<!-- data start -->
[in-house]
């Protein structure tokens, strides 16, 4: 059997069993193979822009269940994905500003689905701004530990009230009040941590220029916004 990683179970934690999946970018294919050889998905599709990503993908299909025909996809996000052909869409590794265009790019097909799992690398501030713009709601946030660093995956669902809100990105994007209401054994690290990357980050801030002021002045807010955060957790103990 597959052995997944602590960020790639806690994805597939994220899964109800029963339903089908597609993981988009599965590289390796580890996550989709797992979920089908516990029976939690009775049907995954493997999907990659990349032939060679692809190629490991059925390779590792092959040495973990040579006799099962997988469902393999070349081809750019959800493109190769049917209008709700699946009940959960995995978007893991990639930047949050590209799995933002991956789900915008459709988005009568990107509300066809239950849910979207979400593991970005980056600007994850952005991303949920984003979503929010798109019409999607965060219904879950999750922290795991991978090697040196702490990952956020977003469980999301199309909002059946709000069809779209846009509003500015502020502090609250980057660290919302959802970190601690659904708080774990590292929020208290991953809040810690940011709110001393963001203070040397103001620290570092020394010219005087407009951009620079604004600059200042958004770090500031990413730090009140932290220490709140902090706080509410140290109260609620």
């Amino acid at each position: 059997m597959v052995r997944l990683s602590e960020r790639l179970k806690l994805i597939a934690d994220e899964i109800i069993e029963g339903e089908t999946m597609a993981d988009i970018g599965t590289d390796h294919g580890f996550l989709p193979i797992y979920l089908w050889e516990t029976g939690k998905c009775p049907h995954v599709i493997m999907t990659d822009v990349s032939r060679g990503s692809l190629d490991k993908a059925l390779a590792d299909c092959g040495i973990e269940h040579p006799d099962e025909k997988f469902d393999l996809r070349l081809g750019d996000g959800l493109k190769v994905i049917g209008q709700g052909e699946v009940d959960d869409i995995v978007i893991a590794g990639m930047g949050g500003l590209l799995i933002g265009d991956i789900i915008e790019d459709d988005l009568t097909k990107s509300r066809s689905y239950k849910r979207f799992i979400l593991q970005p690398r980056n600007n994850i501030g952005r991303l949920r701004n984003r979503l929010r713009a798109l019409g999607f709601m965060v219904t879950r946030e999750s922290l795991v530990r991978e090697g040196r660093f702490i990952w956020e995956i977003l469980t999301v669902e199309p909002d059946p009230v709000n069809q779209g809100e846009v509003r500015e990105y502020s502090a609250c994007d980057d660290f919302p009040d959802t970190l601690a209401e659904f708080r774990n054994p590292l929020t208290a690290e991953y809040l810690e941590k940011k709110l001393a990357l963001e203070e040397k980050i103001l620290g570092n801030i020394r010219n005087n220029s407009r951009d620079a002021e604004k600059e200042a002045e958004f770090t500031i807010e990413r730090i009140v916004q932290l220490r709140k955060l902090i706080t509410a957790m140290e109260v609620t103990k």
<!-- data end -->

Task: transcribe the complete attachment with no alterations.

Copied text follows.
[in-house]
């Protein structure tokens, strides 16, 4: 059997069993193979822009269940994905500003689905701004530990009230009040941590220029916004 990683179970934690999946970018294919050889998905599709990503993908299909025909996809996000052909869409590794265009790019097909799992690398501030713009709601946030660093995956669902809100990105994007209401054994690290990357980050801030002021002045807010955060957790103990 597959052995997944602590960020790639806690994805597939994220899964109800029963339903089908597609993981988009599965590289390796580890996550989709797992979920089908516990029976939690009775049907995954493997999907990659990349032939060679692809190629490991059925390779590792092959040495973990040579006799099962997988469902393999070349081809750019959800493109190769049917209008709700699946009940959960995995978007893991990639930047949050590209799995933002991956789900915008459709988005009568990107509300066809239950849910979207979400593991970005980056600007994850952005991303949920984003979503929010798109019409999607965060219904879950999750922290795991991978090697040196702490990952956020977003469980999301199309909002059946709000069809779209846009509003500015502020502090609250980057660290919302959802970190601690659904708080774990590292929020208290991953809040810690940011709110001393963001203070040397103001620290570092020394010219005087407009951009620079604004600059200042958004770090500031990413730090009140932290220490709140902090706080509410140290109260609620």
């Amino acid at each position: 059997m597959v052995r997944l990683s602590e960020r790639l179970k806690l994805i597939a934690d994220e899964i109800i069993e029963g339903e089908t999946m597609a993981d988009i970018g599965t590289d390796h294919g580890f996550l989709p193979i797992y979920l089908w050889e516990t029976g939690k998905c009775p049907h995954v599709i493997m999907t990659d822009v990349s032939r060679g990503s692809l190629d490991k993908a059925l390779a590792d299909c092959g040495i973990e269940h040579p006799d099962e025909k997988f469902d393999l996809r070349l081809g750019d996000g959800l493109k190769v994905i049917g209008q709700g052909e699946v009940d959960d869409i995995v978007i893991a590794g990639m930047g949050g500003l590209l799995i933002g265009d991956i789900i915008e790019d459709d988005l009568t097909k990107s509300r066809s689905y239950k849910r979207f799992i979400l593991q970005p690398r980056n600007n994850i501030g952005r991303l949920r701004n984003r979503l929010r713009a798109l019409g999607f709601m965060v219904t879950r946030e999750s922290l795991v530990r991978e090697g040196r660093f702490i990952w956020e995956i977003l469980t999301v669902e199309p909002d059946p009230v709000n069809q779209g809100e846009v509003r500015e990105y502020s502090a609250c994007d980057d660290f919302p009040d959802t970190l601690a209401e659904f708080r774990n054994p590292l929020t208290a690290e991953y809040l810690e941590k940011k709110l001393a990357l963001e203070e040397k980050i103001l620290g570092n801030i020394r010219n005087n220029s407009r951009d620079a002021e604004k600059e200042a002045e958004f770090t500031i807010e990413r730090i009140v916004q932290l220490r709140k955060l902090i706080t509410a957790m140290e109260v609620t103990k």